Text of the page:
Anyway, here you find some practical tips how to host an unconference.]]>
The concept might be clear for you but here are couple of links to the subject:
Wikipedia and unconference unconference
Business 2.0 Mag article, Why “unconferences” are fun conferences fun conferences]]>
I fully agree with Owen, when he states: ‘no specators, only participants’, the problem however is that organizing every possible spectator into a contributing participant requires a lot of preparation. But since we are all students in the academic sense (study topics of interest, researchers in our own domains) we could end up with a seminar without straight content structured meetings. We are supposed to be serious hard-boiled scientists, but we all have our hobby’s, don’t we? (this, ofcourse, is followed by self-criticizing laughter)
So: let’s agree on some topics that structure our seminar (our half year ‘themes’). For instance: a morning session on ‘interfaces’ (with a few short readings that have been published here in advance, with a lot of -structured – discussion), an afternoon with demonstrations on topics that cover this theme. Next day: next theme with demos). And perhaps: a guest lecturer.
This is a serious breach with former seminars, where the topics were clear, but the ‘leading principles’ were left out because of the very practical reason that we have projects and lots of interesting things around our MA.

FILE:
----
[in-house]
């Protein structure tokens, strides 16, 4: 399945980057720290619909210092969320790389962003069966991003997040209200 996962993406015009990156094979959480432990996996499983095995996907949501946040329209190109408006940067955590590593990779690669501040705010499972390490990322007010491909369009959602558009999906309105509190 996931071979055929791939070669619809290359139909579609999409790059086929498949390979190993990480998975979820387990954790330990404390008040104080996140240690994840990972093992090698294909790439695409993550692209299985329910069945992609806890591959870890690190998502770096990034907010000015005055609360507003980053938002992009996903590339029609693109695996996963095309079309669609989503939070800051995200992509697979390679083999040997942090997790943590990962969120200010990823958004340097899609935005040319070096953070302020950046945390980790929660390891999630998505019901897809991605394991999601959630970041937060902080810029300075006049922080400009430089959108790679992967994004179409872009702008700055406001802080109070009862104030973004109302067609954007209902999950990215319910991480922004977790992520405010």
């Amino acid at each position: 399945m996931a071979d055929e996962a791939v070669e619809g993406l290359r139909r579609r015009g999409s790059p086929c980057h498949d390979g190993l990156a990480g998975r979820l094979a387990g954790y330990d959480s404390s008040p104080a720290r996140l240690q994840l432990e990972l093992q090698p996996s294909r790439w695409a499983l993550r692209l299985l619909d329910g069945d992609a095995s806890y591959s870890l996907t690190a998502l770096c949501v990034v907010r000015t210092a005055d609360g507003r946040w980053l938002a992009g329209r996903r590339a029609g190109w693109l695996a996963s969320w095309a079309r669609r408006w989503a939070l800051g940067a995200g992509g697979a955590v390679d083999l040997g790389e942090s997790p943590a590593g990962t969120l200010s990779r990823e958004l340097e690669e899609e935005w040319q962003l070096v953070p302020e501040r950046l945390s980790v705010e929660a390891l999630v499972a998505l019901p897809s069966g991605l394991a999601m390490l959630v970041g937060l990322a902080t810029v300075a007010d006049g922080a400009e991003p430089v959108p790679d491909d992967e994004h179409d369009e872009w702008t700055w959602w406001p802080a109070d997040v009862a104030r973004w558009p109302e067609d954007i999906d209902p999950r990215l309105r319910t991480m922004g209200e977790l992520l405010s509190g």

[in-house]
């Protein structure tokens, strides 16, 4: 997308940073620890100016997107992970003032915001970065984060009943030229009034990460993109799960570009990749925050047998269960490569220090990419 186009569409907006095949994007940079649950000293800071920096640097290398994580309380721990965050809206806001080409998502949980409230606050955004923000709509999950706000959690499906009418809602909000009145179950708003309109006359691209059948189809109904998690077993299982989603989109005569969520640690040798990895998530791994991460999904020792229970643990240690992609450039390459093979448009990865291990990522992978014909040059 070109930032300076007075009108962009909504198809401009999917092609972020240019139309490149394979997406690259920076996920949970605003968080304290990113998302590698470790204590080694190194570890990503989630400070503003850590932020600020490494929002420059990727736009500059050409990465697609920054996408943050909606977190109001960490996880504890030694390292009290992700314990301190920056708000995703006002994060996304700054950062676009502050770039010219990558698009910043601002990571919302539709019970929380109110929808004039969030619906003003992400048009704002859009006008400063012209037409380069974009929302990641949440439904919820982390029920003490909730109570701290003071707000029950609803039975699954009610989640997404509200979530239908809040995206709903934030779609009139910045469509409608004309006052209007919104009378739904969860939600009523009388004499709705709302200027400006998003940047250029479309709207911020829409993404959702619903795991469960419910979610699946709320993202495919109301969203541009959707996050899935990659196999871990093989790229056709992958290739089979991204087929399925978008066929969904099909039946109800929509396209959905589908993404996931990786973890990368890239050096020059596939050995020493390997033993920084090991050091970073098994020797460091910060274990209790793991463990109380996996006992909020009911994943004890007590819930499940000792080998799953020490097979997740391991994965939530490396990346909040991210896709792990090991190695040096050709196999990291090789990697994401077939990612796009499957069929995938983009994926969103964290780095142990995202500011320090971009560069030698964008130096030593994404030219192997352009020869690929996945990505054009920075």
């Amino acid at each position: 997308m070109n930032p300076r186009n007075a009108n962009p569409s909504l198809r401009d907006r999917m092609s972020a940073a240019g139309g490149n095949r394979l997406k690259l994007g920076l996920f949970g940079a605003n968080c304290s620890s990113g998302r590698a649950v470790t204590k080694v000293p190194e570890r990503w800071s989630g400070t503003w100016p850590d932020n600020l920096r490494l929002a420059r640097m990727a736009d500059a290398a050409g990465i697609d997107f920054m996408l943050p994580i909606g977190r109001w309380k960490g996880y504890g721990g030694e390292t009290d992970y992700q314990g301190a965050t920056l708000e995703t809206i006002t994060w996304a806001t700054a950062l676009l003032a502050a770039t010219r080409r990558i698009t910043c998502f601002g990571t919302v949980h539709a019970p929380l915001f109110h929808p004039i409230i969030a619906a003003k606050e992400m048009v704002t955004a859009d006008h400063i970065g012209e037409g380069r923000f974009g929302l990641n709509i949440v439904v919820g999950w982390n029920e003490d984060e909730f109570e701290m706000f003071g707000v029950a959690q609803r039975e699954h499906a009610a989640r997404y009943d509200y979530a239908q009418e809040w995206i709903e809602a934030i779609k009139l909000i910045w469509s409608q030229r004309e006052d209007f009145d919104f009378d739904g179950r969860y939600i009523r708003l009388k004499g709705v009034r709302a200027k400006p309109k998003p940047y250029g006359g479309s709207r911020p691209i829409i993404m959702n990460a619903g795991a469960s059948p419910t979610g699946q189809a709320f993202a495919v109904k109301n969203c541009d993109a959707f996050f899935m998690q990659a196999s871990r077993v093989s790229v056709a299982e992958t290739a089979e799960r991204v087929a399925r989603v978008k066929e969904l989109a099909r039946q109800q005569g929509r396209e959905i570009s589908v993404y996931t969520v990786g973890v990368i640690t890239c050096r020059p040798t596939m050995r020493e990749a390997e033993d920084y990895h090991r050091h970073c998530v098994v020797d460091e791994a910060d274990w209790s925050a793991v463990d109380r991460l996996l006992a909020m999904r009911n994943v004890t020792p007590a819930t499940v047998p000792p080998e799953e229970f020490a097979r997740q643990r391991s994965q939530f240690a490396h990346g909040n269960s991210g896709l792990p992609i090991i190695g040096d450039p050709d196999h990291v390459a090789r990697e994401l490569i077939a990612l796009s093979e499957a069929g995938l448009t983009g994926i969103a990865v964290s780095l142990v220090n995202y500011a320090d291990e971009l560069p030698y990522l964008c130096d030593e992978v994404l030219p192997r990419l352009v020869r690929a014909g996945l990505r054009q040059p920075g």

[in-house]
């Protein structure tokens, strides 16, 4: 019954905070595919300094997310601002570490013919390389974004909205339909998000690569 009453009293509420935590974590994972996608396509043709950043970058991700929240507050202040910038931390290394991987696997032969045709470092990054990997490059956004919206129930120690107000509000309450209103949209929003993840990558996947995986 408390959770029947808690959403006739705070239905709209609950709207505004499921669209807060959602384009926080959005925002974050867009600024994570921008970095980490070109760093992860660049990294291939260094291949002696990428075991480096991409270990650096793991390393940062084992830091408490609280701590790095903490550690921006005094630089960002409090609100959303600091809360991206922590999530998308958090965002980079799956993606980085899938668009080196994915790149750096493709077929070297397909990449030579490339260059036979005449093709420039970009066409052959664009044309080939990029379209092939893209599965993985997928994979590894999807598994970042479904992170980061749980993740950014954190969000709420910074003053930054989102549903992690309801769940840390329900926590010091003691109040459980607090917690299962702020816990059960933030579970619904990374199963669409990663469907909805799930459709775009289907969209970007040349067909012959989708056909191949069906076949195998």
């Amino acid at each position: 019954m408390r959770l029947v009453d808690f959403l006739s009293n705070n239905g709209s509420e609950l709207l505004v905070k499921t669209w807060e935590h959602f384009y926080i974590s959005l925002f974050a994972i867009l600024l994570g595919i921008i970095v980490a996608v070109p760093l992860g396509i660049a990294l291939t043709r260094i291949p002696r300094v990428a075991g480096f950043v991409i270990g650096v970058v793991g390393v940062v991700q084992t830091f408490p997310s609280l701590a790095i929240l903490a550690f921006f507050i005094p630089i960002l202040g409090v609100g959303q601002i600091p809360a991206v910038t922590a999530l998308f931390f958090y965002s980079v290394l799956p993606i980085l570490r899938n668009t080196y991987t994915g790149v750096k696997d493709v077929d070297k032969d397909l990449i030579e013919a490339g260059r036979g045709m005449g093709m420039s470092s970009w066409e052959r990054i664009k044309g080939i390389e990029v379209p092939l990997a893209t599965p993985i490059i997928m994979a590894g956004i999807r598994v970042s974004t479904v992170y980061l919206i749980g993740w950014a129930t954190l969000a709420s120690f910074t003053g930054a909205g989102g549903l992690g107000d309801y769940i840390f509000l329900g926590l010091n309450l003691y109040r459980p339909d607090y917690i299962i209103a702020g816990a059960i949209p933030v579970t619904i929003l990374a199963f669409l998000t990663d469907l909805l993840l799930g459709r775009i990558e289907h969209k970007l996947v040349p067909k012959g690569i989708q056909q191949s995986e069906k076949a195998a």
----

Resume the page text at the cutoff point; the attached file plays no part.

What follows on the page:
But this sounds much too structured, I’m afraid. But, then: it’s still called a ‘seminar’. It only does not last a week…
Just some thoughts trying to accomplish the impossible…]]>
I think in last seminar we lack of moments for discussion, and, personally, I feel we should focus the seminar in this exchanges of opinions. Otherwise the only ones which expose their “conclusions” or questions are the ones who do a presentation.
I like the idea of the barcamp. However I would propose that prior arriving to the seminar we already start to post doubts, questions… whatever comes and we don’t have the time to have an open discussion. Therefore, I think it would be easier to organize when we start the seminar.
I’ve also thought that it could be interesting to have some kind of workshops. However, I’m not very convinced about this because this would require that someone takes the leading role and this would require much preparation before.
Anyway, it would be nice to read everybody’s opinion about this because it deals precisely with participation… 😉]]>
I looked at the rules and especially like the “NO SPECTATORS, ONLY PARTICIPANTS” rule. That would mean that everyone would have to give a presentation on something they had done/thought, or were about to do (including both students AND ‘teachers’).
I assume that these would be demonstrations and not lectures. A barcamp would probably not be the right place for anyone to give a two hour lecture on iconography in the twentieth century, for example.
It would be good if there was a long lead-in time where everyone knew what everyone else was planning, so that we could avoid duplication and form teams wherever possible.
So if someone was interested in pursuing iconography in the twentieth century they could announce in advance that they intended to build a working learning object during the barcamp and ask for team members to help them. Then the team could turn up with suitable material already to hand, and actually do something with it during the time in Barcelona.
Sounds good to me 🙂]]>